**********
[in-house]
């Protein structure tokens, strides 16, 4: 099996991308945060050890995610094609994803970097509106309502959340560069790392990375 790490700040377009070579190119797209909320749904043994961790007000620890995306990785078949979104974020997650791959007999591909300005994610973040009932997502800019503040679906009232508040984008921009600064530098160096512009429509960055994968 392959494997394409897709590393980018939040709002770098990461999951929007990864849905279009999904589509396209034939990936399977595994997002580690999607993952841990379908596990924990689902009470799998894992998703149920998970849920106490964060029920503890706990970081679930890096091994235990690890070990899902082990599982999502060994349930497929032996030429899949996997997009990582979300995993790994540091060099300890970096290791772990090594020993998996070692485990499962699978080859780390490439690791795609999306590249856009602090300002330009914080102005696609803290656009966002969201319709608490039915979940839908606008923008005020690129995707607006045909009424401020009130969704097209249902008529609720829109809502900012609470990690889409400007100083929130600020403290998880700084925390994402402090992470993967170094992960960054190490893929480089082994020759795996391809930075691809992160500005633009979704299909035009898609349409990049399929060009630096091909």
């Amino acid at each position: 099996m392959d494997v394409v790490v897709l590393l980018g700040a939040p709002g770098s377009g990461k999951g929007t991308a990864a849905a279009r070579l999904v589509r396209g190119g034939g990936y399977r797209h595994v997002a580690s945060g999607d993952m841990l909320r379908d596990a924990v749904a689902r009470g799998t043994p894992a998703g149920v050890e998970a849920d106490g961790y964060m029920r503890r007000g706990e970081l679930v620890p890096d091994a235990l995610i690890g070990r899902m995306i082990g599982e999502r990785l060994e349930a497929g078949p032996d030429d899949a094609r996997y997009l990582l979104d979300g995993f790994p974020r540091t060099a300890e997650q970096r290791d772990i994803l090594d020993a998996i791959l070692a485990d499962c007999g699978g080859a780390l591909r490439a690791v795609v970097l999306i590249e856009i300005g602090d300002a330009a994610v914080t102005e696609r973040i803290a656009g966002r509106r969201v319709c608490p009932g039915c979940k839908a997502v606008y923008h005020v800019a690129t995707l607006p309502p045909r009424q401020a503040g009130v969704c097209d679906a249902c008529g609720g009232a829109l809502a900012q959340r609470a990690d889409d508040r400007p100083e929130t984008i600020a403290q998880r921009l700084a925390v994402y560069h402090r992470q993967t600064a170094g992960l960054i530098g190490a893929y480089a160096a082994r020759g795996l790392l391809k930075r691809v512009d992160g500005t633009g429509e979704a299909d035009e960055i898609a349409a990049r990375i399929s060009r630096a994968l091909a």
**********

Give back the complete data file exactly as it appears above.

[in-house]
């Protein structure tokens, strides 16, 4: 099996991308945060050890995610094609994803970097509106309502959340560069790392990375 790490700040377009070579190119797209909320749904043994961790007000620890995306990785078949979104974020997650791959007999591909300005994610973040009932997502800019503040679906009232508040984008921009600064530098160096512009429509960055994968 392959494997394409897709590393980018939040709002770098990461999951929007990864849905279009999904589509396209034939990936399977595994997002580690999607993952841990379908596990924990689902009470799998894992998703149920998970849920106490964060029920503890706990970081679930890096091994235990690890070990899902082990599982999502060994349930497929032996030429899949996997997009990582979300995993790994540091060099300890970096290791772990090594020993998996070692485990499962699978080859780390490439690791795609999306590249856009602090300002330009914080102005696609803290656009966002969201319709608490039915979940839908606008923008005020690129995707607006045909009424401020009130969704097209249902008529609720829109809502900012609470990690889409400007100083929130600020403290998880700084925390994402402090992470993967170094992960960054190490893929480089082994020759795996391809930075691809992160500005633009979704299909035009898609349409990049399929060009630096091909």
């Amino acid at each position: 099996m392959d494997v394409v790490v897709l590393l980018g700040a939040p709002g770098s377009g990461k999951g929007t991308a990864a849905a279009r070579l999904v589509r396209g190119g034939g990936y399977r797209h595994v997002a580690s945060g999607d993952m841990l909320r379908d596990a924990v749904a689902r009470g799998t043994p894992a998703g149920v050890e998970a849920d106490g961790y964060m029920r503890r007000g706990e970081l679930v620890p890096d091994a235990l995610i690890g070990r899902m995306i082990g599982e999502r990785l060994e349930a497929g078949p032996d030429d899949a094609r996997y997009l990582l979104d979300g995993f790994p974020r540091t060099a300890e997650q970096r290791d772990i994803l090594d020993a998996i791959l070692a485990d499962c007999g699978g080859a780390l591909r490439a690791v795609v970097l999306i590249e856009i300005g602090d300002a330009a994610v914080t102005e696609r973040i803290a656009g966002r509106r969201v319709c608490p009932g039915c979940k839908a997502v606008y923008h005020v800019a690129t995707l607006p309502p045909r009424q401020a503040g009130v969704c097209d679906a249902c008529g609720g009232a829109l809502a900012q959340r609470a990690d889409d508040r400007p100083e929130t984008i600020a403290q998880r921009l700084a925390v994402y560069h402090r992470q993967t600064a170094g992960l960054i530098g190490a893929y480089a160096a082994r020759g795996l790392l391809k930075r691809v512009d992160g500005t633009g429509e979704a299909d035009e960055i898609a349409a990049r990375i399929s060009r630096a994968l091909a």